Total Quality Framework

Making Connections: Practical Applications of the Total Quality Framework in Mixed Methods Research

The Total Quality Framework (TQF) (Roller & Lavrakas, 2015) offers researchers a way to think about qualitative research design from the vantage point of core principles. It is an approach that helps qualitative researchers develop critical thinking skills by giving explicit attention to the quality of the conceptualization and implementation of their qualitative studies. The TQF is composed of four components, each pertaining to a phase of the research process – data collection (Credibility), analysis (Analyzability), reporting (Transparency), and the ability to do something of value with the outcomes (Usefulness).

Qualitative research is most often conducted as a standalone study but frequently conducted in conjunction with quantitative methods. A mixed methods research (MMR) design involves collecting both qualitative and quantitative data, then integrating or connecting the two datasets to draw interpretations derived from the combined strengths of both sets of data (Creswell, 2015). The integration of, or making the connection between, the qualitative and quantitative components is fundamental to MMR and distinguishes it from a multi-method approach that simply utilizes different methods.  In contrast, a mixed methods design incorporates any number of qualitative and quantitative methods (and modes) with the specific intention of blending the data in some fashion. Mixed methods research is the subject of an earlier article in Research Design Review.

So, how do we apply the TQF to a MMR design? It is not good enough to simply think of the qualitative component Read Full Text

Useful Qualitative Research: The Total Quality Framework Usefulness Component

Our research is of little value if the outcomes are not deemed useful in some way. This is true for all types of research. Whether it is qualitative, quantitative, or a mixed methods approach, the “carrot” that dangles ahead of the research team is the promise of reaching worthwhile, actionable conclusions and recommendations for the users and sponsors of the research. Achieving this objective – reaching the “carrot” of useful research – is the product of the quality measures put into place at the data collection, analysis, and reporting phases of the research design.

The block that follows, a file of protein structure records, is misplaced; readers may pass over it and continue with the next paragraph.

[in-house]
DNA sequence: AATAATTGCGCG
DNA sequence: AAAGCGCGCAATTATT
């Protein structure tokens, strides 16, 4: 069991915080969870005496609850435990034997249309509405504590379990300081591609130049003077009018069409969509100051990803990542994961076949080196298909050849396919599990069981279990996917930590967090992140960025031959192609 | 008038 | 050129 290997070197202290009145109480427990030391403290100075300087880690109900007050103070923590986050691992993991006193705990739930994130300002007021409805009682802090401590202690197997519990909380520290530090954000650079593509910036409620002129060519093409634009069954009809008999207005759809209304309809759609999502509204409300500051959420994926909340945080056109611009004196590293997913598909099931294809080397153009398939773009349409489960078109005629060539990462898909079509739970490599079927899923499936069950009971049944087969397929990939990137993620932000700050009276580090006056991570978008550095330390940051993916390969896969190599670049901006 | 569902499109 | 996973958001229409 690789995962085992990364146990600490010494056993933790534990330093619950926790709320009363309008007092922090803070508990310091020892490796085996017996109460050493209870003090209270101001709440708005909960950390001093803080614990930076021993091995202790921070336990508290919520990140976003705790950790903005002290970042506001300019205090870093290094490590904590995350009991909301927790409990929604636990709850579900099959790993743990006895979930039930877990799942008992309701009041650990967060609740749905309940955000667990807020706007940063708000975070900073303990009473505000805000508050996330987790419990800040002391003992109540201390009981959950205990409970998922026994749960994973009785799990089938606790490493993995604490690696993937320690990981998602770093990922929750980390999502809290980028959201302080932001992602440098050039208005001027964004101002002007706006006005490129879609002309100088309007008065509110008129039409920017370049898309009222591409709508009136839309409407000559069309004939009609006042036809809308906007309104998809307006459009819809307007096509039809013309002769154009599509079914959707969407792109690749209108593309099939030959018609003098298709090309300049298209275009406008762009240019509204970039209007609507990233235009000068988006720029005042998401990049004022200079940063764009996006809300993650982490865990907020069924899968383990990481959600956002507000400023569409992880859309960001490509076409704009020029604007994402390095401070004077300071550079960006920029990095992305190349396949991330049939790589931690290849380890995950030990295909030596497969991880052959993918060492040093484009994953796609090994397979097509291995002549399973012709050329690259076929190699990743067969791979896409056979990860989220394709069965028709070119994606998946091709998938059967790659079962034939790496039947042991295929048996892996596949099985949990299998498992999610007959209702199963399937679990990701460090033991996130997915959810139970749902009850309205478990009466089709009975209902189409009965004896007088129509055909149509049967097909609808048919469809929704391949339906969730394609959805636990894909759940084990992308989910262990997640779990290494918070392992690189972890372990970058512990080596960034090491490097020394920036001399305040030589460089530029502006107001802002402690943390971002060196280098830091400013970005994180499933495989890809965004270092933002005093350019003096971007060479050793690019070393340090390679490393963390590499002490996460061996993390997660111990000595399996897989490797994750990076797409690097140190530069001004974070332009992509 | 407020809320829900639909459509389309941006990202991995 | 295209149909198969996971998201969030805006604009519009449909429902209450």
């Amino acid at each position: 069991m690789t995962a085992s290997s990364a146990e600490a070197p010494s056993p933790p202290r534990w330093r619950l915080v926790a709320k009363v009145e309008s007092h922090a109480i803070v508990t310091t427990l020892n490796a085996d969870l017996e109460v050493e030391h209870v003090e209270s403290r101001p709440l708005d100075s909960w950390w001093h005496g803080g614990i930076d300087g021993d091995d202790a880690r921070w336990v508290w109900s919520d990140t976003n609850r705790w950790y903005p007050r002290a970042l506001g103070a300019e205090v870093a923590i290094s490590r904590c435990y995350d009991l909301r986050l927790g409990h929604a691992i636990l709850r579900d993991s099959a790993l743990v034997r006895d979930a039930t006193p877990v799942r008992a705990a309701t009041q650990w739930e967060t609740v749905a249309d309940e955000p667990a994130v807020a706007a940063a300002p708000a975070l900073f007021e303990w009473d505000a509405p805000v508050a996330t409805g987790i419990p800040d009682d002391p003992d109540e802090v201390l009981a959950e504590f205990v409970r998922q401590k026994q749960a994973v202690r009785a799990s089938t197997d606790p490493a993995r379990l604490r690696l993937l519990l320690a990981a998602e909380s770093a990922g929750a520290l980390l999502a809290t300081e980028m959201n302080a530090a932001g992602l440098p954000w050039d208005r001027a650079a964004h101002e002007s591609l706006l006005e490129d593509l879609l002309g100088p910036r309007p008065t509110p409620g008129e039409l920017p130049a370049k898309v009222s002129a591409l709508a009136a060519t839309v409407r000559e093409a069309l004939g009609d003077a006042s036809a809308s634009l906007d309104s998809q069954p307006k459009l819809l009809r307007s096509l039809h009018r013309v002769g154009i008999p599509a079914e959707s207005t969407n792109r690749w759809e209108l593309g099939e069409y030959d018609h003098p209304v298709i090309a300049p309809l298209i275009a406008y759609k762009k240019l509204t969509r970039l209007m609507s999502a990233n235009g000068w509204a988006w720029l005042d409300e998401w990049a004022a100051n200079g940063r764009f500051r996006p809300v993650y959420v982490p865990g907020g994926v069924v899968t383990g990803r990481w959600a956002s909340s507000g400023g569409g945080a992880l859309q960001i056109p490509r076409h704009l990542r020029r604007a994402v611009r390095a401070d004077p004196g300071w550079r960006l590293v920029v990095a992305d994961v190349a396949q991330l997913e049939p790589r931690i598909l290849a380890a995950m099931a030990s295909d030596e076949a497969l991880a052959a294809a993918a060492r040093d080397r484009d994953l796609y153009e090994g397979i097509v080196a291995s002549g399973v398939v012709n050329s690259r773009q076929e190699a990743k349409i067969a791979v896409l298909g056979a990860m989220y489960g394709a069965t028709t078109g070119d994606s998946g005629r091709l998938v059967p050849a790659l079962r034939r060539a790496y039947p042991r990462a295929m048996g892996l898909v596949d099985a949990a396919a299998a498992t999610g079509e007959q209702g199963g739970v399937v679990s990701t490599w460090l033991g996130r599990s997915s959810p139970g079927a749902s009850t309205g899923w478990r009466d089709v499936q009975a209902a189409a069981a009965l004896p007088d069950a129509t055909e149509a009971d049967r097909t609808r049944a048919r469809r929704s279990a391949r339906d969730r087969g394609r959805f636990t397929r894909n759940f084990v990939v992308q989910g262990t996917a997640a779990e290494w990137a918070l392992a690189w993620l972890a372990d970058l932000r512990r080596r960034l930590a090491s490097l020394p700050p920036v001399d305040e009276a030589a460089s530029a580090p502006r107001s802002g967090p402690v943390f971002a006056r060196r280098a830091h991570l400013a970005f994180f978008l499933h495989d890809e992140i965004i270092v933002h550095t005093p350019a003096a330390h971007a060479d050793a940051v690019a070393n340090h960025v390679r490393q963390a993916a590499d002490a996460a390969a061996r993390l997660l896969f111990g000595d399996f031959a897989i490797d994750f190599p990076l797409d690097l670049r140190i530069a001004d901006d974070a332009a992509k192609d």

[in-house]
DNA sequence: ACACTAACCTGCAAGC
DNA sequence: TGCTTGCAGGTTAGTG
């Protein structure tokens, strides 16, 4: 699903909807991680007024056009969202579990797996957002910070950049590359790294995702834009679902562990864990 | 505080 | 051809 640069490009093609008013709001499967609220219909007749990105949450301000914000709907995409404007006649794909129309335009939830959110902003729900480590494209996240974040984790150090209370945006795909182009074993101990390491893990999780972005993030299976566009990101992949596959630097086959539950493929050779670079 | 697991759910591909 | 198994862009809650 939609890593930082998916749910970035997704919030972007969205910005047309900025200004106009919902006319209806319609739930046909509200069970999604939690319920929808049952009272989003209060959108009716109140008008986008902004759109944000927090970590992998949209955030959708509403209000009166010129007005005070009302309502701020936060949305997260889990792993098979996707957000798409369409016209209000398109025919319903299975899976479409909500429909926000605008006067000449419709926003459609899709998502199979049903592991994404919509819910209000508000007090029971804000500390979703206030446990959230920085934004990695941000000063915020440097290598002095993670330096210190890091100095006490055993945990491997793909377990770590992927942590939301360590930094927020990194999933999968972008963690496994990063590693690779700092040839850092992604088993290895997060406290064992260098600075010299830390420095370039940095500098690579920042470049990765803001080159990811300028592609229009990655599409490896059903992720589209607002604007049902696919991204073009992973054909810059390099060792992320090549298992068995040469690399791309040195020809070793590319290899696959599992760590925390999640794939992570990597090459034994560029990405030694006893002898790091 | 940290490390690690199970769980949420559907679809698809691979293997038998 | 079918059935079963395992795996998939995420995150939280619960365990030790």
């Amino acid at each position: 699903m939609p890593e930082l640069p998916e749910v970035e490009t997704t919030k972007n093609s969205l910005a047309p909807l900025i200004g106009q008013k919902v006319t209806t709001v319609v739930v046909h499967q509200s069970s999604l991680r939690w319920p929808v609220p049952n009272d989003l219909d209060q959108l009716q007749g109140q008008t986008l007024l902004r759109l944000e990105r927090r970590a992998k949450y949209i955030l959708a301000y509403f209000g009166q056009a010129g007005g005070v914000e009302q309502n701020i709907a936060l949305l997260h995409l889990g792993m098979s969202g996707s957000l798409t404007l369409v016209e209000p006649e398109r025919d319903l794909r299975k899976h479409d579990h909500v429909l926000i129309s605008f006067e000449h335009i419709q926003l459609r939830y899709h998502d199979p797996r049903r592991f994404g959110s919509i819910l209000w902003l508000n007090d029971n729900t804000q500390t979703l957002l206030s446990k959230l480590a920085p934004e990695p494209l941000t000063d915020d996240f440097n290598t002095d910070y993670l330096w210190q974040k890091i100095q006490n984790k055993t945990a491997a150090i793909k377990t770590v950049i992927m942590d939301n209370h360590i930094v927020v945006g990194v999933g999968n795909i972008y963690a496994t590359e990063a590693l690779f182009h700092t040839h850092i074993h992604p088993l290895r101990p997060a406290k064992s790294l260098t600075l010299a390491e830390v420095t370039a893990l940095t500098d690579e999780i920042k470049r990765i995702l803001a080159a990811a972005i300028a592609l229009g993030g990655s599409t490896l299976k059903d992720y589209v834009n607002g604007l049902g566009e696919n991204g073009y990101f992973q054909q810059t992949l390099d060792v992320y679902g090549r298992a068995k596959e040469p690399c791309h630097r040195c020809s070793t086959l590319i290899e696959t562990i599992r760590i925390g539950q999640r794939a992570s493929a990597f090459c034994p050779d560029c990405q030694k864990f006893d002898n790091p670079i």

The Total Quality Framework (TQF)* offers a way of thinking about these quality measures in a qualitative research design. The TQF is comprised of four inter-related components, each having to do with a stage of the research process.  Recent articles in Research Design Review have discussed three of these components – Credibility pertaining to data collection, Analyzability having to do with the processing and verification of qualitative data, and Transparency relating to the reporting of details associated with data collection, analysis, and the drawing of interpretations.

The fourth component of the TQF is Usefulness or the “ability to do something of value with the outcomes.” The ultimate strength of the Usefulness component is a function of the vigor – the attention to quality – within the Credibility (data collection), Analyzability (analysis), and Transparency (reporting) components. In this way, the Usefulness component relies on each of the other components independently as well as collectively. The goal is to maximize the value of a qualitative research study for Read Full Text

Transparent Qualitative Research: The Total Quality Framework Transparency Component

The Total Quality Framework (TQF)* contributes to the conversation in the qualitative research community by providing researchers with a way to think about their qualitative designs – along with strategies or techniques – for the purpose of enhancing the quality of research outcomes. The TQF is a comprehensive approach that considers all stages of the research process – from data collection to the final “product.” Recent articles in Research Design Review discussed two of the four components of the TQF – specifically, the Credibility component and the Analyzability component. The Credibility component pertains to data collection and consists of Scope (having to do with sampling and coverage) and Data Gathering (having to do with minimizing potential bias, nonresponse, and other factors that may weaken the validity of the data). The Analyzability component of the TQF is focused on the Processing of qualitative data (e.g., the quality by which the initial “raw” data is transformed) as well as Verification of research findings and interpretations (e.g., by way of deviant cases, peer debriefs, the reflexive journal).

The third component of the TQF has to do with the next phase in a qualitative research design – that is, reporting. When the data has been collected and thoroughly processed and verified, the qualitative researcher Read Full Text